Hack-and-slash gameplay hasn’t worked this well since the Gauntlet games, a comparison you won’t soon be forgetting, and Sacred 3 carries within it that genre’s lifeblood. And no; I’m not talking about the blood from the scores of presumably innocent creatures you slaughtered after waltzing into their territory looking for a fight. That similarity, though, can’t buy Sacred 3 a Get-Out-of-Jail-Free Card for all its gaming sins.
Sacred 3, in a stark departure from its Diablo-cloned original titles, is a linear, hack-and-slash story adventure with a noticeable lack of a loot system or quests. The humor is still present, especially in its Orcs Must Die!-esque artistic cutscenes where snarky protagonists display how clever (or hilariously stupid) they can be, while the camera moves slowly over well-drawn pictures of them. The core character classes also make a reappearance, offering at least four different ways to play the game.
Instead of looted weapons, each character unlocks different weapons as they progress, each with its own skill tree that makes it so there’s no clear “best weapon,” unlike a loot system where one can simply look at the stats to determine which weapon to use. Activated abilities also use simple skill trees, allowing each player to bring something new to the team.
This is what the game executes the best: co-op gameplay, and it’s the edge of stripped down hack-and-slashers. Coordinating skills with your team members to get the perfect balance of what’s needed is more than I’ve ever needed to do in Diablo, and Sacred 3 adds friendly competition into the mix by scoring each player’s performance after each level and giving a 10-percent gold and experience bonus to the winner. Unlike Diablo, where you can easily play single-player and have a good time, Sacred 3 and Gauntlet operate like Left 4 Dead, where playing with your friends is half the fun.
As stated before, though, this game has sinned, namely in repetitiveness. Although Sacred 3 has decent variation in level design, that doesn’t translate into changes in gameplay. Of course, killing minions will always be the same, but Sacred 3 has a “something’s falling from the sky” segment in almost every story level. We get it: a circle appears where rocks fall, and we have to avoid it (and no, changing it from rocks in one level to ice shards in the next doesn’t count as variation). Sometimes you have to kill an enemy spawn point, and other times you have to destroy particular buildings, but Sacred 3 has far more levels than items in its bag of tricks. Playing through the whole campaign is like a public service announcement from developer Keen Games that “we recycle.”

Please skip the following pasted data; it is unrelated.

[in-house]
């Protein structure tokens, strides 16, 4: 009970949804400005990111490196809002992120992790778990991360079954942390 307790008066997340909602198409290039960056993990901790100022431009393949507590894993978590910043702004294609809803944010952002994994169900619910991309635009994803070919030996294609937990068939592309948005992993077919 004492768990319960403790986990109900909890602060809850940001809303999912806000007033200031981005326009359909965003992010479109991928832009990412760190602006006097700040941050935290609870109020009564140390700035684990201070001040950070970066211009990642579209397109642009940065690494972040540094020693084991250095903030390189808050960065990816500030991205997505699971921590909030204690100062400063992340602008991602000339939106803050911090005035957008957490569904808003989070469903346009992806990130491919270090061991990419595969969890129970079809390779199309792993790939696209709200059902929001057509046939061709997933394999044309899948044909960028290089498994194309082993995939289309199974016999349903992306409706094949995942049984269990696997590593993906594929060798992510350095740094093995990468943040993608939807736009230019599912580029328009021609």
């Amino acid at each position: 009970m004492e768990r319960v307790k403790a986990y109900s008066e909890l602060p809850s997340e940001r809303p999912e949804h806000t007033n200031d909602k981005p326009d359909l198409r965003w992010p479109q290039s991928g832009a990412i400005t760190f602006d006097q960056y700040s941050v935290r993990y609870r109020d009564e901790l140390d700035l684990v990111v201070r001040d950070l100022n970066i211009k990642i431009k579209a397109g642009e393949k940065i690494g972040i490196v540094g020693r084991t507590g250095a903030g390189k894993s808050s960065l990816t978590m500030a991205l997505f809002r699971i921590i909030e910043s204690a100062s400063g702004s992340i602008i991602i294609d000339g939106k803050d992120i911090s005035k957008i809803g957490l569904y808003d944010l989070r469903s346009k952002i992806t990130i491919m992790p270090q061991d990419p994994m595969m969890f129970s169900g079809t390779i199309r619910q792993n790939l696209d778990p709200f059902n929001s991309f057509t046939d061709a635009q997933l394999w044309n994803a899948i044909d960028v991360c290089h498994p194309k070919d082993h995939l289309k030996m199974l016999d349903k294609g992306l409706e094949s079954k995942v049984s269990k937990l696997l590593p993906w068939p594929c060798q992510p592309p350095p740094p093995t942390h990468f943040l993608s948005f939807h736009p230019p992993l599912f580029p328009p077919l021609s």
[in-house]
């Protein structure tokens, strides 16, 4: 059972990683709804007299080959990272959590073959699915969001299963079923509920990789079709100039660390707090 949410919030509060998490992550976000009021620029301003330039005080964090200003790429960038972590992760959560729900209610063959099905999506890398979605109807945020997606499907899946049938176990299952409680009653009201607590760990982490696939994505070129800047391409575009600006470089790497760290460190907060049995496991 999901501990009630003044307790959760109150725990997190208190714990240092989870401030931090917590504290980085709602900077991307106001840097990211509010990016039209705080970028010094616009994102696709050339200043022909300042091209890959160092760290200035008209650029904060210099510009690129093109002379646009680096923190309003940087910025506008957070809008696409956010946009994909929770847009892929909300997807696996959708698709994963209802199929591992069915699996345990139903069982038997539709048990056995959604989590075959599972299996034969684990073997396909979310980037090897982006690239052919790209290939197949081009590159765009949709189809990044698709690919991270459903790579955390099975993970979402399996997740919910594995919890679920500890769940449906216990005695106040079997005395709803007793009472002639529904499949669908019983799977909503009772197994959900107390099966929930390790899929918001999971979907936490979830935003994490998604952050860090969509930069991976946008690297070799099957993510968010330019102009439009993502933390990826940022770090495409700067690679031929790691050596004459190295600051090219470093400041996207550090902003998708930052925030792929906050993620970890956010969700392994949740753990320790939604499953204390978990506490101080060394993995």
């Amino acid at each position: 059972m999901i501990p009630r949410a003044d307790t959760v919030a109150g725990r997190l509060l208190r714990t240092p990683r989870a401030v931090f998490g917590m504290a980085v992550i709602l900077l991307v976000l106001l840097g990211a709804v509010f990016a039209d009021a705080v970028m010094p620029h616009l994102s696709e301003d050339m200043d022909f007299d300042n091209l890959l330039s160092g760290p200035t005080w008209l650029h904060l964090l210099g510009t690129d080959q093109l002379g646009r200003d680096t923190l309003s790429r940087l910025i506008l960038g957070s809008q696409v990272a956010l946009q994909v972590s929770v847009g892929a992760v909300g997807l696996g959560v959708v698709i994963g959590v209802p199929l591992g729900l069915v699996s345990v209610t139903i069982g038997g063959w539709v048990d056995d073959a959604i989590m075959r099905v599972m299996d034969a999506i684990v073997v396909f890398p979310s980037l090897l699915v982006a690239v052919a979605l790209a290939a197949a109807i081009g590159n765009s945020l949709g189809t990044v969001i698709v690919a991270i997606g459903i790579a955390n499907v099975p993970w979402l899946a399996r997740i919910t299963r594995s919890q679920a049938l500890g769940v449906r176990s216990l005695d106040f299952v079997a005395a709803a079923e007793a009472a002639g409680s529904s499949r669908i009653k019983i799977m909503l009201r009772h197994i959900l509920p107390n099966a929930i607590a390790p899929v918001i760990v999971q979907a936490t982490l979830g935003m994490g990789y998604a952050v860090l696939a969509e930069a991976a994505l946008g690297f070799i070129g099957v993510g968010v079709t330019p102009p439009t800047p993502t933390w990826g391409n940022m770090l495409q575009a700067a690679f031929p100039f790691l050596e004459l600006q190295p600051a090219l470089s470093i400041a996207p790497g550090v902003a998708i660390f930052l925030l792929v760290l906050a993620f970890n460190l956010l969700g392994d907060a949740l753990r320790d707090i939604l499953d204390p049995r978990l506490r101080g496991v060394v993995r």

The inclusion of non-story missions is a hard beast to evaluate. On one hand, it’s nice to have optional interim levels to grind up gold and experience to be better-prepared for the next level. On the other hand, why not just lower the difficulty standard on the subsequent story levels to make it so you don’t need to farm up gold and experience in levels that don’t really matter? It also comes across as a little lazy, especially when the narrator couldn’t even be bothered to record different intro lines for each one. Boss fights, however, are surprisingly new and interesting with each level. This is one of the only places I died playing on normal difficulty, because it’s hard to figure out exactly how a new boss is going to act.
Sacred went from a varied Diablo clone to a Gauntlet clone, but doesn’t live up to either. While it may be a good hack-and-slash appetizer to tide gamers over, it never manages to distinguish itself in the genre. Sacred 3‘s repetitiveness and extra levels are signs of laziness in game development, and that’s hard to overlook as a player. But what’s not there is even more telling – anything new to write home about.
Version Reviewed: PC